NewsLocal News


Vigil held in Temple honors Guillen, Morales

Posted at 11:44 PM, Jul 12, 2020
and last updated 2020-07-13 00:44:03-04

TEMPLE, Texas — The calls for justice in the cases of Spc. Vanessa Guillen and Gregory Morales, two Fort Hood soldiers whose remains were found in Killeen last month, reached Temple on July 12. Dozens raised their voices and their signs in an effort to be a voice for the two voiceless soldiers who were silenced by their tragic deaths.

"It's important that our voices can be heard, so that Vanessa's voice can be heard," protester Rebecca Luna, a friend of the Guillen family, said. "We are Vanessa's voice. Vanessa's battle is our battle."

Guillen's death sent shock waves through the nation and brought the issue of sexual assault in the Army firmly in the national spotlight. Before her death, Guillen told family members she had been sexually harassed on post.

Now, the Justice Department has started a deeper investigation into the circumstances surrounding her death and a closer look into sexual assault at Fort Hood.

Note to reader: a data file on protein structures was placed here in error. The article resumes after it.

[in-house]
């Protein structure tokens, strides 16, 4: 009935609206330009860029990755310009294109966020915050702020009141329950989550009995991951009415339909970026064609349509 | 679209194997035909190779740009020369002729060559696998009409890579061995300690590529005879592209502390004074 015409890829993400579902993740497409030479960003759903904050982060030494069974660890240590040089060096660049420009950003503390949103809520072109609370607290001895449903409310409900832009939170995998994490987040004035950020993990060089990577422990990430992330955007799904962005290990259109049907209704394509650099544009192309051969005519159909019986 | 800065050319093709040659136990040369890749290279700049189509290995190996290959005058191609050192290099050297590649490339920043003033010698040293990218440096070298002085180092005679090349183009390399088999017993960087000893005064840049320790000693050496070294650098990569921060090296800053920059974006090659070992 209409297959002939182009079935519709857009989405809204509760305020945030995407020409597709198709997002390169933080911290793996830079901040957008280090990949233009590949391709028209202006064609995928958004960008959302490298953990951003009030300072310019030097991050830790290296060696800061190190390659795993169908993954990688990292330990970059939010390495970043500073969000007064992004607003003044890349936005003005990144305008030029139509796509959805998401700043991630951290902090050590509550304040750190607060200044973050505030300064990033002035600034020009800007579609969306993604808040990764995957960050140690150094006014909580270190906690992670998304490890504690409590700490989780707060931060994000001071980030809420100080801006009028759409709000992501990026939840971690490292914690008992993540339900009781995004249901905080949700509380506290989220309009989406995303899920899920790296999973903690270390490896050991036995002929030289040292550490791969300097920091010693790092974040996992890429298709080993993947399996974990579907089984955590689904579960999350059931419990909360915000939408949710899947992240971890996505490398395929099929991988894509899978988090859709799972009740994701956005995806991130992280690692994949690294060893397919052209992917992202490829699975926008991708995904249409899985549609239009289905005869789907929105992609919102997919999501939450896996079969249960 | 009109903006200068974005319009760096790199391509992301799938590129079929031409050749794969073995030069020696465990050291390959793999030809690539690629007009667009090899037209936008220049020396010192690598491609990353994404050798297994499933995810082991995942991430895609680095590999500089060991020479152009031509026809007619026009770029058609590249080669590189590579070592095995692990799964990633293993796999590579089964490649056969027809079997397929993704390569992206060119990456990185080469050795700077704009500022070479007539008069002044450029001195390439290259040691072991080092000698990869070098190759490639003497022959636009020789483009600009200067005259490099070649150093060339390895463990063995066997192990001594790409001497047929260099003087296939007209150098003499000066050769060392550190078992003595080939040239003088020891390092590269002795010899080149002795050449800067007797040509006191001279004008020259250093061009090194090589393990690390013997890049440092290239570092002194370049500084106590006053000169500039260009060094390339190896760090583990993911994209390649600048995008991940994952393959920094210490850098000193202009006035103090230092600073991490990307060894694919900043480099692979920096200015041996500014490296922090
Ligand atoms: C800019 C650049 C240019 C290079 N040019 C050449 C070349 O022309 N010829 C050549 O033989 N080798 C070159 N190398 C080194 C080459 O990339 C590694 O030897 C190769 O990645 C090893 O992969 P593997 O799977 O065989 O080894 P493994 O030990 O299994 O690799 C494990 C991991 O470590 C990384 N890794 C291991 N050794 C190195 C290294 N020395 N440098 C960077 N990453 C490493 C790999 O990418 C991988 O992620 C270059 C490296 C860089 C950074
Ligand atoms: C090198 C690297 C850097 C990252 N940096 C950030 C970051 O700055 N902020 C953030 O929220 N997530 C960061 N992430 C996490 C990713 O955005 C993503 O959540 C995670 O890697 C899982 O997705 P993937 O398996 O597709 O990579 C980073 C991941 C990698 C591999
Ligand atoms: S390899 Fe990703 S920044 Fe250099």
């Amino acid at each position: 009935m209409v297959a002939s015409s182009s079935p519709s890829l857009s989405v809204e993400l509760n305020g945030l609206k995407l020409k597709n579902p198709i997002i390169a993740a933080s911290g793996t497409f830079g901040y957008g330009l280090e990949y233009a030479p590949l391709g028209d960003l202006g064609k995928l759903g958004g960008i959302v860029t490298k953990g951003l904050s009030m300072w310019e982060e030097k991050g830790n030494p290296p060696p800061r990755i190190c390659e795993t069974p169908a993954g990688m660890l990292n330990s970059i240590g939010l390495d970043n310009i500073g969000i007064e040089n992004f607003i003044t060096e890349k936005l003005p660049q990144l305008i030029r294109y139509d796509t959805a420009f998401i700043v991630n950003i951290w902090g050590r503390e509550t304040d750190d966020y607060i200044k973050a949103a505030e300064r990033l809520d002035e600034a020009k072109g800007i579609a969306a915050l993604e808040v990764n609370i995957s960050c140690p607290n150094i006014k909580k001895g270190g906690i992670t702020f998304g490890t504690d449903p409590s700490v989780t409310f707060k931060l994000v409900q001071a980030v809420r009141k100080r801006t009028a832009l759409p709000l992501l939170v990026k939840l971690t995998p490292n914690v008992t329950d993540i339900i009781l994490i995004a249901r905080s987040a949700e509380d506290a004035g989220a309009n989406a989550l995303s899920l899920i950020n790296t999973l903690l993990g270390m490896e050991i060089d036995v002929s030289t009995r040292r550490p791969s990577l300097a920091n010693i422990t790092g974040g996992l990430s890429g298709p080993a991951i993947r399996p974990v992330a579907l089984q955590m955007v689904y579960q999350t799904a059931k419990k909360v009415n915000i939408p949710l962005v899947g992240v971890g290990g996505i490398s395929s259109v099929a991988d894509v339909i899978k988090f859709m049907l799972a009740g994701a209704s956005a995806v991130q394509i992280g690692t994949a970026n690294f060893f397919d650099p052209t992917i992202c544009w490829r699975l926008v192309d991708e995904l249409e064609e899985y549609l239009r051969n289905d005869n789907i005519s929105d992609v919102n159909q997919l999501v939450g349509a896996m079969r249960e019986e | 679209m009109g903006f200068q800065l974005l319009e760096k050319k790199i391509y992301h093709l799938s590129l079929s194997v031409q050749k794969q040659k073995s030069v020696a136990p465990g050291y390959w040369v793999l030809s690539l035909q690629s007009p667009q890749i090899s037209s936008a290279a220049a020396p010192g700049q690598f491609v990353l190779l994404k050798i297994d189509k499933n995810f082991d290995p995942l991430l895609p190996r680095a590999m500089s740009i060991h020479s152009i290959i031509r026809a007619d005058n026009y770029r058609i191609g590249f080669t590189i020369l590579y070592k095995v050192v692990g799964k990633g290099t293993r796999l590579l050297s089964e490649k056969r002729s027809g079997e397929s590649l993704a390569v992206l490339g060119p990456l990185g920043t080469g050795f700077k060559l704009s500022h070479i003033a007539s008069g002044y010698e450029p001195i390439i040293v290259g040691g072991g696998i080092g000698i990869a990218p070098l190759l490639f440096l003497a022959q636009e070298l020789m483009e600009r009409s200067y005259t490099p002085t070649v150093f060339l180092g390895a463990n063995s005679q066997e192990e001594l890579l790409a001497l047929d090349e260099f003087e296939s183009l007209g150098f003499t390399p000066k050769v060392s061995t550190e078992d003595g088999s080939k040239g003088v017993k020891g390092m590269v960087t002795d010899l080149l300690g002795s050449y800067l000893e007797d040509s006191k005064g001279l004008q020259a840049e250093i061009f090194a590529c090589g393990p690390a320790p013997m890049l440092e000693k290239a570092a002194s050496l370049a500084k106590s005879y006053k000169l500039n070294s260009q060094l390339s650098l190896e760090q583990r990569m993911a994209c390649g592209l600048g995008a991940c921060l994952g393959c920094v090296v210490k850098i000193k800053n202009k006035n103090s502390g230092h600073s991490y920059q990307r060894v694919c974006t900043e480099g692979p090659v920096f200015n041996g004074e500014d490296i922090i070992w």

"Her unfortunate murder and death has brought awareness to that base all over this country," protest organizer Patrick Arryn said. "It needs to bring about policy change and leadership change as well, to make sure there is not another Vanessa case."

As the nation mourns the loss of Guillen, investigators continue to look for answers in the case of Gregory Morales, who disappeared from Fort Hood last August.

The protest's calls for justice extended to him and his family as well.

"We just want justice for all of 'em," Kim Wedel, Morales's mother said. "For Brandon, for Greg, for Vanessa, and there's many others. We just wanna get justice for all of 'em."

Wedel watched the live stream of the protest from Oklahoma. She said seeing the support from the Bell County community has been overwhelming.

"The army family is strong," she said. "It's there, and it's very much appreciated."

Morales is still listed as AWOL by the US Army, as the family awaits the results from an autopsy of his remains.

But, as they wait and hope for justice, the stories shared by Morales's Central Texas military family keep his memory alive.

"Getting a glimpse of his life through other people's eyes.. it's a gift," Wedel said.

The event ended with a candlelight vigil, a sign that though their lives may be extinguished, the two soldiers memory lives on.